Quote of the Day:
“Successful people do what unsuccessful people are not willing to do. Don’t wish it were easier; wish you were better.” Jim Rohn, entrepreneur, author and speaker
If curiosity kills the cat then carelessness and silly assumptions can wreck a job search.
In a world in which value-recruiting reigns supreme, where clients zero in on the potential contributions a prospective candidate can bring to the table, a candidate’s carelessness and faulty assumptions will undermine their credibility.
The carelessness extends from typos on a resume, including misspelling of your own name, an errant autocorrect revision that goes unnoticed, to providing a reference, or several references, who are not employed where advertised so the telephone numbers or work email addresses are incorrect, or worse, the reference confesses that they haven’t spoken in a long time, sometimes years. The latter falls into the assumption mistake category. What have I said in the past about informing your references?
Whatever the reason, these little oops events can do an enormous amount of damage. For an inexperienced/desperate employer anxious to fill a vacancy, they can be overlooked. For an executive recruiter, these should be examined; are these miscues a symptom of a bigger issue? Fair question.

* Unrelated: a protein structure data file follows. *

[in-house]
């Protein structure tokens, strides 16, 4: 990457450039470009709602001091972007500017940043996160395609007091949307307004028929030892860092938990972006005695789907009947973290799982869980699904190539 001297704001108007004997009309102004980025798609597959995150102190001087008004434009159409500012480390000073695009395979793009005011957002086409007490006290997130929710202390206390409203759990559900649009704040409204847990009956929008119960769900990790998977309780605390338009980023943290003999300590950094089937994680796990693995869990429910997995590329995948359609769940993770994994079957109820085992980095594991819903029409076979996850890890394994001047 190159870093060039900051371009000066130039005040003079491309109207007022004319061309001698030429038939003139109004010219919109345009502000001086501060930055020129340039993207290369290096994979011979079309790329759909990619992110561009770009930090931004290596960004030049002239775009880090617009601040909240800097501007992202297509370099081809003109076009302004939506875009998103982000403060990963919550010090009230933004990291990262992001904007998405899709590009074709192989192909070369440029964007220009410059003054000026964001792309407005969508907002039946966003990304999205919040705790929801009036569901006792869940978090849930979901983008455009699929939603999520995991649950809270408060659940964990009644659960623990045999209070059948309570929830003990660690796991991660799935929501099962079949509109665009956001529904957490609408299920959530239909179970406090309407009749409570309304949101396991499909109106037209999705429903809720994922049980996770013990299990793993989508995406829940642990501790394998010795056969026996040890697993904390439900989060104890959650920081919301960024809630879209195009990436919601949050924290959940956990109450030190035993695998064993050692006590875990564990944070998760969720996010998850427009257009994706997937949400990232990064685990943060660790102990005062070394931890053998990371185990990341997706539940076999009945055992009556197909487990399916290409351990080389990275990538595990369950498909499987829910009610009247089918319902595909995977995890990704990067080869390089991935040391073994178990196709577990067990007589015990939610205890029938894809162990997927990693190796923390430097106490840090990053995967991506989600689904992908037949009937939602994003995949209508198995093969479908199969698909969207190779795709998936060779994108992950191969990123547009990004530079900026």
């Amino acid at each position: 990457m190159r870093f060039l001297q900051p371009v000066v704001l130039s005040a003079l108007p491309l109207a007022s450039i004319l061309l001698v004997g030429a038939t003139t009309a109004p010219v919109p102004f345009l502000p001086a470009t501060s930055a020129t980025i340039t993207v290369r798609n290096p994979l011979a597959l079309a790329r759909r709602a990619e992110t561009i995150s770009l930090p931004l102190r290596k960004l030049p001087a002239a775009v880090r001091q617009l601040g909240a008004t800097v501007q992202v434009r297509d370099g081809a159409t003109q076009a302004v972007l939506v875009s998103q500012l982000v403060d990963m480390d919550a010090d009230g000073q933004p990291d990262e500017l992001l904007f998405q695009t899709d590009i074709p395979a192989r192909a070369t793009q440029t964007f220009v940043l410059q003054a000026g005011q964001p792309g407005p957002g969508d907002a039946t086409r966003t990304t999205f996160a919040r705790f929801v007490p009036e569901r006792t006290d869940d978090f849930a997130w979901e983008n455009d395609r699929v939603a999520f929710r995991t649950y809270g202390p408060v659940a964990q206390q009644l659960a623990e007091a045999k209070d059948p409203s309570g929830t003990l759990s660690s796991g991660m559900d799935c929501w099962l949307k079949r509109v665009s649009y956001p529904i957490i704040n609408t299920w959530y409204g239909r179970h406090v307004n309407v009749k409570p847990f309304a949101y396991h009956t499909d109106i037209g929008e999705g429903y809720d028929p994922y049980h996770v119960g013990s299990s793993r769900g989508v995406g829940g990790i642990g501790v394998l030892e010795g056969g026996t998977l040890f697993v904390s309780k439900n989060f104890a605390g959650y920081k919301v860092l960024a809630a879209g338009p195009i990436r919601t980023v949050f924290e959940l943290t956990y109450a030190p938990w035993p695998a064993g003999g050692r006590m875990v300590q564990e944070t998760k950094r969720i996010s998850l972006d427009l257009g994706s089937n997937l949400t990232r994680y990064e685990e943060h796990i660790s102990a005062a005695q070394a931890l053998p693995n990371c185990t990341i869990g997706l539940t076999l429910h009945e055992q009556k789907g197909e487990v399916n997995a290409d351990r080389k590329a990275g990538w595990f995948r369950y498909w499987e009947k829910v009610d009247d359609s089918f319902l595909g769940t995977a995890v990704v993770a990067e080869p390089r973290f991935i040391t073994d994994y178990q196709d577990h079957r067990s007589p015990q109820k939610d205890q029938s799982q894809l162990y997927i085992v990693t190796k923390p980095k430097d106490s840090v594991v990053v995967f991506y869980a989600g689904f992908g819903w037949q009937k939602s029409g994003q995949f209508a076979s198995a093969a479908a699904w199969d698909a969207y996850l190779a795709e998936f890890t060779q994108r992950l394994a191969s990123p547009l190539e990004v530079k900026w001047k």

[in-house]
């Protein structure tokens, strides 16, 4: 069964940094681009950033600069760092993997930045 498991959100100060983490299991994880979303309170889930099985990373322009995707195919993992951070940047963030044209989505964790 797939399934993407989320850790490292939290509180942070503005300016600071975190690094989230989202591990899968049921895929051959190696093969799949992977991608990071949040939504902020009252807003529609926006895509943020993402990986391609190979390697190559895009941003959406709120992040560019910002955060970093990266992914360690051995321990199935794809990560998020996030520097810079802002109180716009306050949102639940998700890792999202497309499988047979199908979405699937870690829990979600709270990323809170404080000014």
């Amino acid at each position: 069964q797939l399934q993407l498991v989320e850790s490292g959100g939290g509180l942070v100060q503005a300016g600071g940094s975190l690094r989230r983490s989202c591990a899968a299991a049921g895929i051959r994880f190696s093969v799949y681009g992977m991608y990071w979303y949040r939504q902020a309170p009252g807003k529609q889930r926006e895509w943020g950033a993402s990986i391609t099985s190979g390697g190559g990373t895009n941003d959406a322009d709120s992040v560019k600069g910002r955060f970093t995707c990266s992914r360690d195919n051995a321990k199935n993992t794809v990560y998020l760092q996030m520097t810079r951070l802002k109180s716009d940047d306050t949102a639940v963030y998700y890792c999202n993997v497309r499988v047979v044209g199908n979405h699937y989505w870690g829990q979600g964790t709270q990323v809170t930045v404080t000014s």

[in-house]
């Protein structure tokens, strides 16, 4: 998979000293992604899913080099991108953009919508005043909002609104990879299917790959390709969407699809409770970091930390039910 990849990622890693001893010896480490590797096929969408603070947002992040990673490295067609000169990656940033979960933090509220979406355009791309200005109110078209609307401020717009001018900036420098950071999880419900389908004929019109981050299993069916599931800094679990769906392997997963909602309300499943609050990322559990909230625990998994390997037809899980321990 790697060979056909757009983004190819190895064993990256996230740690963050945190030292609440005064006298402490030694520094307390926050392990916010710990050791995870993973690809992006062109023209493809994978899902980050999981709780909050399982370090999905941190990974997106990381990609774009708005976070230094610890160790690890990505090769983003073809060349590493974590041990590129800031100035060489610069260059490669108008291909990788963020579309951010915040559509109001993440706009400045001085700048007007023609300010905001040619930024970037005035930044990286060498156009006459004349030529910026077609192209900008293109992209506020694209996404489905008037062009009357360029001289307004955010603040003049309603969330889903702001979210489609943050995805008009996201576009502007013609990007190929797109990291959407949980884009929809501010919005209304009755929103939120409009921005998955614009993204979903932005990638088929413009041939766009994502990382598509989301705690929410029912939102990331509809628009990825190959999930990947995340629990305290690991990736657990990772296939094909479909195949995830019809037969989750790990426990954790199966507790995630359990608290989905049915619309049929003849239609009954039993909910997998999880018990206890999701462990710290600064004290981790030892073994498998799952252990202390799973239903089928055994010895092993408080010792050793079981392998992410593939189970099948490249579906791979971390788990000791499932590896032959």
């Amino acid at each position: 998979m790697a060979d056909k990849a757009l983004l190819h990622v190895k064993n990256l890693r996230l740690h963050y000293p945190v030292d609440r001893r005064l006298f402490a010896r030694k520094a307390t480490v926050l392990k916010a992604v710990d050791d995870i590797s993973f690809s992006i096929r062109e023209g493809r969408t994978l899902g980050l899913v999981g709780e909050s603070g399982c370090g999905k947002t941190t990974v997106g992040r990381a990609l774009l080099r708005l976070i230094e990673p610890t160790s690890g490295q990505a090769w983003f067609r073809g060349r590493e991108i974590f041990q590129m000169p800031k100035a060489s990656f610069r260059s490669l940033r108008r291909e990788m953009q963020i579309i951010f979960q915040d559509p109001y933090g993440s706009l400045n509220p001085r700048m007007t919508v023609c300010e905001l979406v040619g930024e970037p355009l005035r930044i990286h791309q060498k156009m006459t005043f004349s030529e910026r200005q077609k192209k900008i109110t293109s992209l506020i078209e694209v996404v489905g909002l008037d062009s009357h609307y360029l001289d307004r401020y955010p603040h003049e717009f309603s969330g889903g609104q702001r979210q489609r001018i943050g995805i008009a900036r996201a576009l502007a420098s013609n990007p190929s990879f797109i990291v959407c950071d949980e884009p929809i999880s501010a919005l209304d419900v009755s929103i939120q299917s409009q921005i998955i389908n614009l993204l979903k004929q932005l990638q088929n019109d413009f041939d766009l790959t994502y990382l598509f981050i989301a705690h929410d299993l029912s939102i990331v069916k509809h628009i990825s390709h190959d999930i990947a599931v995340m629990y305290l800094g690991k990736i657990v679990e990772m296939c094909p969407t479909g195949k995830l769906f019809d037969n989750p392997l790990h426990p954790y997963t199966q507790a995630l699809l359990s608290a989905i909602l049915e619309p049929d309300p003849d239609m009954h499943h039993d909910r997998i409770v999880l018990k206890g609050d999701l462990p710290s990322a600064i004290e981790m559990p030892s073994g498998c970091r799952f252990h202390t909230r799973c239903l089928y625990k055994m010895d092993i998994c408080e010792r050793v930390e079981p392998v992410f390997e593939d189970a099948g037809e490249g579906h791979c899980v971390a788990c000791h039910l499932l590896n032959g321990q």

Candidates should take extra care with their resume before they hit the infamous “send” button. Perhaps the first question they should ask themselves is this: are my references in order? This means contacting them before the recruiter calls to remind them about your employment, job title(s) and to refresh their memories about your past accomplishments. You might also tell them about the job you are applying for — scope of responsibility, reporting relationship and performance expectations. The more a reference knows about the position in advance, the better reference can be provided. If you are using a reference that you have not spoken to in six months to a year, or longer, you are making a big assumption that all will come out well and that is the last thing you want to do in a competitive job search.
© 2017 John Gregory Self